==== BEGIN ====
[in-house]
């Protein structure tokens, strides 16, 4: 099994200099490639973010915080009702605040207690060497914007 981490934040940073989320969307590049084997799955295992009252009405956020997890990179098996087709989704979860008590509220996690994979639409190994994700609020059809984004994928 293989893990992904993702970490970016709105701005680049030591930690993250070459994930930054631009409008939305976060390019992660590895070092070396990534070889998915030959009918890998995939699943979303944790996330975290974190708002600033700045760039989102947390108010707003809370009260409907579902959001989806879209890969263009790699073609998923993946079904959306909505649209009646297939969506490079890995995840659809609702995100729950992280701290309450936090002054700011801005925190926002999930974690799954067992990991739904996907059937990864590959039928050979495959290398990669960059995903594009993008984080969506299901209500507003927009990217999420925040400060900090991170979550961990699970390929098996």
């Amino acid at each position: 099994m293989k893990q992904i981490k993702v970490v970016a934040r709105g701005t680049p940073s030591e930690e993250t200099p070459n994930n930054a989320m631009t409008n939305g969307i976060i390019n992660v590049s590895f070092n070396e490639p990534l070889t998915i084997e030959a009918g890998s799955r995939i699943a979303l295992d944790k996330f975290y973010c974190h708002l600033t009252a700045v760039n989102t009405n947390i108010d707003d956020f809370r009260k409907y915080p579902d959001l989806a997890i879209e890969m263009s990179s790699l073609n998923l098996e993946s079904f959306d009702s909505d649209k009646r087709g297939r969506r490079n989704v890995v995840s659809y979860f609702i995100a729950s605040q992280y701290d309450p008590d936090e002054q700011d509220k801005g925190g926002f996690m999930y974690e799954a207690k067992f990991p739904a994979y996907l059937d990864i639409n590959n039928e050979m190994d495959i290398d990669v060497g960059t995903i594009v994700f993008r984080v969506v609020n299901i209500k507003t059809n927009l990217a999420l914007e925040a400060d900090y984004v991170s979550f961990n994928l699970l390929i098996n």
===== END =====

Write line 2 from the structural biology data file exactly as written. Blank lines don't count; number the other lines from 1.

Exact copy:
């Protein structure tokens, strides 16, 4: 099994200099490639973010915080009702605040207690060497914007 981490934040940073989320969307590049084997799955295992009252009405956020997890990179098996087709989704979860008590509220996690994979639409190994994700609020059809984004994928 293989893990992904993702970490970016709105701005680049030591930690993250070459994930930054631009409008939305976060390019992660590895070092070396990534070889998915030959009918890998995939699943979303944790996330975290974190708002600033700045760039989102947390108010707003809370009260409907579902959001989806879209890969263009790699073609998923993946079904959306909505649209009646297939969506490079890995995840659809609702995100729950992280701290309450936090002054700011801005925190926002999930974690799954067992990991739904996907059937990864590959039928050979495959290398990669960059995903594009993008984080969506299901209500507003927009990217999420925040400060900090991170979550961990699970390929098996």